A Chinese court has sentenced a Japanese woman to six years in prison for spying, a source privy to bilateral relations said on Saturday.
The Shanghai Intermediate People’s Court, which handed down the ruling on Friday, also seized 50,000 yuan (US$7,273) in assets from the 57-year-old, who is of Chinese origin, according to the source.
The woman, an executive of a Tokyo-based Japanese language school, was detained in Shanghai in June 2015 on suspicion of engaging in espionage. She was indicted in July 2016.
The source, however, said the specifics of what she did remain unknown.
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China has been tightening its watch over foreign individuals and organisations, with arrests of foreign nationals increasing since a counter-espionage law came into force in 2014 and a new national security law took effect the following year.
The court in Shanghai has also decided to deport the woman after she serves the sentence, the source said.
In November, two Japanese men were charged with unknown offences after taking photographs of military facilities.
The two men and four other Japanese nationals were detained in March last year while they were assisting in geological assessments of sites in Shandong and Hainan provinces after receiving orders from two Chinese hot spring developers.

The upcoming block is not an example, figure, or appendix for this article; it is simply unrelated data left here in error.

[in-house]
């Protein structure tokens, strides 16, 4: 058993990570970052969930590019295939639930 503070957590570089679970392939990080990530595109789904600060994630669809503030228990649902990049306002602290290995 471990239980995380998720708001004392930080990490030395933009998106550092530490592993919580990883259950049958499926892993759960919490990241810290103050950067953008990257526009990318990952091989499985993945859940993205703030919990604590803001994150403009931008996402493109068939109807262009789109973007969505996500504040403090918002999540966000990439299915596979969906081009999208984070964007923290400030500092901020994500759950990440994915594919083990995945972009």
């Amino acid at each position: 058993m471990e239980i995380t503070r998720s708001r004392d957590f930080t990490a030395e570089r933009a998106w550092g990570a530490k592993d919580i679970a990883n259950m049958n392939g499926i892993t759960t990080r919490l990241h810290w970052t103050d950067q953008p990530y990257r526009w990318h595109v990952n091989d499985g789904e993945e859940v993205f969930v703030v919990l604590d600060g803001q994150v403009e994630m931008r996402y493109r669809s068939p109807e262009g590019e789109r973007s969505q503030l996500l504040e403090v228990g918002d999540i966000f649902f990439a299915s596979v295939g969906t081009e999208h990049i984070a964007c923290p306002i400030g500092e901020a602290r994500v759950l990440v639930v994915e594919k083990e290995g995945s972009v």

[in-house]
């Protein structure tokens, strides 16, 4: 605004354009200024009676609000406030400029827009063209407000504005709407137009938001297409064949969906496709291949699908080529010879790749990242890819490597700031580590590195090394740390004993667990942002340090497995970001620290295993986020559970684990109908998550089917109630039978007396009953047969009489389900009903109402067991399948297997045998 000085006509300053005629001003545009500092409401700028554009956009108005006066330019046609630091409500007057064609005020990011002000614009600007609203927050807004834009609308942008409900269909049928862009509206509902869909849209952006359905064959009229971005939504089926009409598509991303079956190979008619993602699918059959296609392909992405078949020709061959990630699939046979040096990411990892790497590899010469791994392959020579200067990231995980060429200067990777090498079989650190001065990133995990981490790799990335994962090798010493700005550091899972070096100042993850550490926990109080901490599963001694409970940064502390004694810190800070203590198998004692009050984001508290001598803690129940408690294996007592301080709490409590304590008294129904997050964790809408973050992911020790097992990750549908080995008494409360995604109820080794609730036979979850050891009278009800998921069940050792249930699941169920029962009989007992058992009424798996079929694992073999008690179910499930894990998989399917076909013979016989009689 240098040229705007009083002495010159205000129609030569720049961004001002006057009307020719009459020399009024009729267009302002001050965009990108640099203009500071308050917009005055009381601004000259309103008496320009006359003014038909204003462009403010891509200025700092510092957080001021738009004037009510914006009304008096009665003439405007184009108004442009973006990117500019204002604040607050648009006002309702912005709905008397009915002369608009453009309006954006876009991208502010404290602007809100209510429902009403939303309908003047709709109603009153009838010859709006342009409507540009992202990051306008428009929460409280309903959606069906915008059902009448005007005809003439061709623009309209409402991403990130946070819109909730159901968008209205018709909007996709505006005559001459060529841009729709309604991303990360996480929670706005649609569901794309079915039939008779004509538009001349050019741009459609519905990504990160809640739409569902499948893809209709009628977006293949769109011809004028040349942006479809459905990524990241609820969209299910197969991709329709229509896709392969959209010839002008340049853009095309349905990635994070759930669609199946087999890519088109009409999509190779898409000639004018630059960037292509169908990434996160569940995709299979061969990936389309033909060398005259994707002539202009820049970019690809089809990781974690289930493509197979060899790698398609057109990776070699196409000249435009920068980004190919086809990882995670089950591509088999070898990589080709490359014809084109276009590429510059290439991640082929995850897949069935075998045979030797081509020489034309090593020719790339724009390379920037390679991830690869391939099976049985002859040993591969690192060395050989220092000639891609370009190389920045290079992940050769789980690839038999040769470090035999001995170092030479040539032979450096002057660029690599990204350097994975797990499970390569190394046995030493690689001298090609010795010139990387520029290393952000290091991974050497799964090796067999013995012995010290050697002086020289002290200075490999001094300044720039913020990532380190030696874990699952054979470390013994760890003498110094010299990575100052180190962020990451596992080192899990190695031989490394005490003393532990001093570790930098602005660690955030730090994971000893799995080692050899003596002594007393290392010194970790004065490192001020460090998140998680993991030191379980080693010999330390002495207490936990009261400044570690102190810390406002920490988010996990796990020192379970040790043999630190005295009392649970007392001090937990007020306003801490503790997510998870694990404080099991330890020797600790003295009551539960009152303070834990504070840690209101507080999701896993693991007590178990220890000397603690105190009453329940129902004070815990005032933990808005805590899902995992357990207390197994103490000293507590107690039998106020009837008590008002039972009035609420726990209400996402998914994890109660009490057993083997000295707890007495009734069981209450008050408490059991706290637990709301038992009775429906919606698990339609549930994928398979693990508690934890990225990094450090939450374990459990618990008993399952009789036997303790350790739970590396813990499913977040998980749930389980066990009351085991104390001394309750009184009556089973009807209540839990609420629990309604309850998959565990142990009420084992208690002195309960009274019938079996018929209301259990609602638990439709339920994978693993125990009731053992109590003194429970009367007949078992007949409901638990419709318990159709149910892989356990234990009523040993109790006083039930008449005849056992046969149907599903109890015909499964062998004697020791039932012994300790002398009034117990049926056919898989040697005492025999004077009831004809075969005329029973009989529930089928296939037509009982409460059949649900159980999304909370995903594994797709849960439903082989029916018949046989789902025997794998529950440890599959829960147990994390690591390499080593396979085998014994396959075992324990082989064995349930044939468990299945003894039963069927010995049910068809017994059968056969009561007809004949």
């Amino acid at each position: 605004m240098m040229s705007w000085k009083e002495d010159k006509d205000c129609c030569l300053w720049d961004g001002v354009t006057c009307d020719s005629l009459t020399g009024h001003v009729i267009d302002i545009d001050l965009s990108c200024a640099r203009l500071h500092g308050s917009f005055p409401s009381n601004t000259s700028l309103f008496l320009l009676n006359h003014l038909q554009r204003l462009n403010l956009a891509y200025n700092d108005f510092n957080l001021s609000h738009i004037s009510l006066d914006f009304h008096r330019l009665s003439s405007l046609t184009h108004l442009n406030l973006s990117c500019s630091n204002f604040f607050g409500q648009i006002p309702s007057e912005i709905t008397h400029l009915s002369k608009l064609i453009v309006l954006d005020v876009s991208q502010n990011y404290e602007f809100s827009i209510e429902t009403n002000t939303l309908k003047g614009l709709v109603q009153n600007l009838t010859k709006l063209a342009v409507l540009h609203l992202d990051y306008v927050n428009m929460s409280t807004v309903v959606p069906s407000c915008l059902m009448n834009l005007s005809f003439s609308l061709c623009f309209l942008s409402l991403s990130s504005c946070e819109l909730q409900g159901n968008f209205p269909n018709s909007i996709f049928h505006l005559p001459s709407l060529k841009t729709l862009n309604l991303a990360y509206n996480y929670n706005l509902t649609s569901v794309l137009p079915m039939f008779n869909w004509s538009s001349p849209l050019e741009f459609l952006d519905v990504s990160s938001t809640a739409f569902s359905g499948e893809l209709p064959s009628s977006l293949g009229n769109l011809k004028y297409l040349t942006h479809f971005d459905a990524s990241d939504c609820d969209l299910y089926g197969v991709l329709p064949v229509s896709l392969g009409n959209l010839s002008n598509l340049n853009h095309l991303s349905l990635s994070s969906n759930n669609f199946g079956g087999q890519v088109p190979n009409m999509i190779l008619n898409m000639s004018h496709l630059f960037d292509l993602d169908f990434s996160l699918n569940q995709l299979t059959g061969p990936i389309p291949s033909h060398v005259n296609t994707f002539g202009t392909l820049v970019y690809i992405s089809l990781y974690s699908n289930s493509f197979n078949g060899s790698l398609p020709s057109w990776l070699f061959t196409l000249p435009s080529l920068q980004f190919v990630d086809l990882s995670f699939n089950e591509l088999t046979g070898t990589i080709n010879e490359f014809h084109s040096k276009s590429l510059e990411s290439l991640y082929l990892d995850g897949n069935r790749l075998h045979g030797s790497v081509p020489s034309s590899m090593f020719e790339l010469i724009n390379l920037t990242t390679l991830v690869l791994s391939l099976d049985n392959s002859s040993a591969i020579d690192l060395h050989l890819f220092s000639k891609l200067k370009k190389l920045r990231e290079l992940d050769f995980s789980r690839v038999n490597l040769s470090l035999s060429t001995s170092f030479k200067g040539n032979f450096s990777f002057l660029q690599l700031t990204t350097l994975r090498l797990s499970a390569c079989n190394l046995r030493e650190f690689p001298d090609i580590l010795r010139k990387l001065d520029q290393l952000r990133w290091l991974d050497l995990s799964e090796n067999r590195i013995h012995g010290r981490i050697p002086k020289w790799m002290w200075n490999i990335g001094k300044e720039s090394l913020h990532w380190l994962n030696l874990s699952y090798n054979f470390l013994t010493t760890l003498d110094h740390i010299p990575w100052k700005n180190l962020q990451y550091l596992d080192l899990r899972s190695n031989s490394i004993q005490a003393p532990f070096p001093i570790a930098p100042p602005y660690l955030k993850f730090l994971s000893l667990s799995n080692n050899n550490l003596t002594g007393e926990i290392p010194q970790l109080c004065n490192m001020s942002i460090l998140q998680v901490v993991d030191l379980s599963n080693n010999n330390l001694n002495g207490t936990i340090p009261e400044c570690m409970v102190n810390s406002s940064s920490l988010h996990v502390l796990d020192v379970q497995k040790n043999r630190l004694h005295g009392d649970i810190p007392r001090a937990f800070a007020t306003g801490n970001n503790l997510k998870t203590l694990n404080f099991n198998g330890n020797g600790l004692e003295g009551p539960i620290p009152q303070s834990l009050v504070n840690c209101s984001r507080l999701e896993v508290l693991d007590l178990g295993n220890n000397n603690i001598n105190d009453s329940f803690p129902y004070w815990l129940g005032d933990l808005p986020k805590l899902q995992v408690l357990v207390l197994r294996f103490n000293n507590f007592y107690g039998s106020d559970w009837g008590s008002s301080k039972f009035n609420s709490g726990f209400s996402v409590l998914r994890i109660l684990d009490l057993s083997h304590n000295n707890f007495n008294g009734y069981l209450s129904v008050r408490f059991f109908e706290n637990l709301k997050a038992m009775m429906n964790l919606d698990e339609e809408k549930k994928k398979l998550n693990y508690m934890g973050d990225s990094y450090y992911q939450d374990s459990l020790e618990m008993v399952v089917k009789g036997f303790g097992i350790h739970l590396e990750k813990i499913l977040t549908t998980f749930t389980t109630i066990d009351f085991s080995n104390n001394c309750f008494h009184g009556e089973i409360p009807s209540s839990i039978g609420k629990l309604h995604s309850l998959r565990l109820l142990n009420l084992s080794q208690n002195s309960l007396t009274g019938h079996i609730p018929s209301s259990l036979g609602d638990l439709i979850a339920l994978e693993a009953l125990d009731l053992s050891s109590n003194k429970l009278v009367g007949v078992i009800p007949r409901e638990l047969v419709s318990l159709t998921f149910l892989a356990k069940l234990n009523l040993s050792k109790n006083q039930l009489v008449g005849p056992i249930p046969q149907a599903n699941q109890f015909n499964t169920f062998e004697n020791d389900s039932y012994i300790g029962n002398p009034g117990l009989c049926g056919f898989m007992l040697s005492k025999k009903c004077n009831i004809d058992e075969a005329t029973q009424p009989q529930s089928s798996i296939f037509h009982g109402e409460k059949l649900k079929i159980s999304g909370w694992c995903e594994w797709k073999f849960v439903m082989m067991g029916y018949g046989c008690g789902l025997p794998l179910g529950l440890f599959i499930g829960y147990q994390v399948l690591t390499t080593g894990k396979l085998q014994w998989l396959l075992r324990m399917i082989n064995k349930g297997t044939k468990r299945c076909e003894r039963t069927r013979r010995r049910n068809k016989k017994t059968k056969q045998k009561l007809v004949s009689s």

They were formally arrested in September last year, while the others have already returned to Japan after having been released.
Global Times, a nationalistic tabloid affiliated with the Chinese Communist Party, had reported in July last year that the two were suspected of having violated the country’s anti-espionage and national security laws.
It said authorities retrieved a large amount of classified information, including nearly 80 copies of maps, from the pair’s computers and other electronic devices.
The issue of the Japanese detainees was raised at the summit level when Japanese Prime Minister Shinzo Abe visited China in October, and stated that the Japanese government is not engaged in spying activities in China.